It took me the better part of two hours to get to Cheyenne on nearly empty roads. My plan was to stay the night and then go birding at a prairie in extreme north Colorado in the morning. But Monday had been hot and Tuesday was supposed to be the same. I decided to hit a couple Cheyenne museums instead. I found a Panera and ate supper while making plans. Then I looked for a hotel. My first choice was filled. I sat in the lot and looked for other options. Everything was filled or very expensive, except for La Quinta, which received terrible reviews. Since Cheyenne is close enough to be a day trip, I decided not to force things. I headed home. This was a little challenging because I had already mentally shut it down for the night, but I played my music loudly and sang along and made it safely  home around 9:30 after three extremely interesting and fun days.

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Oregon Trail

From the mid-1830’s through about 1870, immigrants and gold miners followed the Oregon Trail west along the Platte River. Traces of the trail can still be see near the town of Guernsey.

At Oregon Trail Ruts State Historic Site first, a short looped path runs along the trail. Over the years, the iron rims on wagon wheels cut a trench in the limestone on a low hill above the river.

Even where there was no limestone, a depression marks the route of the old trail.

The park was also notable for one of the most over-written signs I’ve ever read.

It took me perhaps 15 minutes to see all there was to see. I drove a couple miles to another site called Register Cliff.

This was a popular camping ground for immigrants on the trail, and many of them carved their names into the limestone cliff face. Hundreds of others have since carved their names too, and it was difficult in some places to find the old ones. But the state had protected one section of cliff with a fence, and here I could see many names carved in the 1850’s.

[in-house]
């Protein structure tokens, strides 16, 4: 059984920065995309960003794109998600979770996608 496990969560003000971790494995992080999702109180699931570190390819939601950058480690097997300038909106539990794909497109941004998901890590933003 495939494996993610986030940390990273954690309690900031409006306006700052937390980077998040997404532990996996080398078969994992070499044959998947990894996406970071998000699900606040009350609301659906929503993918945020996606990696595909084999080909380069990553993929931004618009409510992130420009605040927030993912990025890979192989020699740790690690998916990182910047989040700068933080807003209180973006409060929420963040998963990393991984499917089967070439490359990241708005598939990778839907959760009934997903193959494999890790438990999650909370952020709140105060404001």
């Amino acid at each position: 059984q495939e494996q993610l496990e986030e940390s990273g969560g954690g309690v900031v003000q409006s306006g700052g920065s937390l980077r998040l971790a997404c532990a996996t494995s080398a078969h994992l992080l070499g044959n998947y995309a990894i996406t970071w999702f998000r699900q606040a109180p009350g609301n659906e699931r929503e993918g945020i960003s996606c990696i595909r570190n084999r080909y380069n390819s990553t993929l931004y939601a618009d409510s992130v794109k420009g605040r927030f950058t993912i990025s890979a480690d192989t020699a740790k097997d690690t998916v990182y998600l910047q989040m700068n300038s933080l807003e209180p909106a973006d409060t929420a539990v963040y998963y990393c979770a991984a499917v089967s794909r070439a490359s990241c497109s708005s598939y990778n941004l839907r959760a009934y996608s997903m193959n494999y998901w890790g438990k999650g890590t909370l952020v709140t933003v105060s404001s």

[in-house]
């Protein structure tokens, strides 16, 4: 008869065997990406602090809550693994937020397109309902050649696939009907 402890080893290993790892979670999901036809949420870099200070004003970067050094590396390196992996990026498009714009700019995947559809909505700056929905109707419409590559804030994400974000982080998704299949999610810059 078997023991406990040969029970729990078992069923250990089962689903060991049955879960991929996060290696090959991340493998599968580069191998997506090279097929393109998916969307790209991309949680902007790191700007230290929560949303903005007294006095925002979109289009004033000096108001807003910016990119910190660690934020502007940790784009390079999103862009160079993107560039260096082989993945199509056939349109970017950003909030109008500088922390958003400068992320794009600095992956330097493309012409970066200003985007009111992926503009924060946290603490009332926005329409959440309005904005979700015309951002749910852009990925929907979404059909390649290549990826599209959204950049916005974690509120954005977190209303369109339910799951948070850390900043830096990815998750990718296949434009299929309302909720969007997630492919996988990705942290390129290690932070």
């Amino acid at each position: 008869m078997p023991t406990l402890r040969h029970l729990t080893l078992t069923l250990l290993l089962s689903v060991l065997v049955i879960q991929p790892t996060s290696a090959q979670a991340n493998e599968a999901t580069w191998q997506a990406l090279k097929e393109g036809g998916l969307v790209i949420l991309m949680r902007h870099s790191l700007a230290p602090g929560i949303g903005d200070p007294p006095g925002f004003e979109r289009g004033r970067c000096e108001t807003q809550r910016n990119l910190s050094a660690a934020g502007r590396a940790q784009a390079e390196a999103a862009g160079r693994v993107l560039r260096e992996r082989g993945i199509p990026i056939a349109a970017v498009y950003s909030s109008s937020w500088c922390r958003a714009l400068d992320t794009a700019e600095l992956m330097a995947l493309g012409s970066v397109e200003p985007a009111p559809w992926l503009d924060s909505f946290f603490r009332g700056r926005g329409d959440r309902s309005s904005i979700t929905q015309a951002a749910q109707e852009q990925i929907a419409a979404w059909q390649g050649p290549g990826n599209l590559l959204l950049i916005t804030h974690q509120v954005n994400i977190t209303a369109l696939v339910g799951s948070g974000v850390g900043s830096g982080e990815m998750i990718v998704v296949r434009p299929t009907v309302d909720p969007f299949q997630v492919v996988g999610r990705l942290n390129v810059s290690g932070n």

After traffic on the trail declined, settlers built their homes next to the cliffs. One homesteader dug a cave into the cliff for cold storage. You can see it just to the left of the sign in the panorama photo above. Hundreds of Cliff Swallows were flying in and out of nests everywhere the cliff provided any cover from the weather.

The Platte River is perhaps 150 yards from the base of the cliff. Near the parking lot, I found a Pony Express Trail marker along the bank.

I ate lunch in Guernsey at a small cafe called Twister Eatery. It wasn’t fancy, but my ham and cheese sandwich was delicious and the wait staff was friendly.

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Guernsey State Park

I spent three and a half hours on Monday morning birding in Guernsey State Park. I picked it primarily because it was there. I got out of my car several times, but I never wandered far from it. The park surrounds a man-made lake. The central feature is a hill-top overlook high above the reservoir. By the end of my visit, I’d seen 35 species, including a rare-for-the-area Eastern Bluebird.

Three Turkey Vultures perched on posts along the reservoir next to a boat ramp. They were disinclined to leave as I walked by, and one of them decided to brave it out. I’m not sure if this is a threat display or what, but I appreciated it.

There were campers in scattered sites around the park, but otherwise very few people. It was a beautiful place and a pleasant way to spend a morning.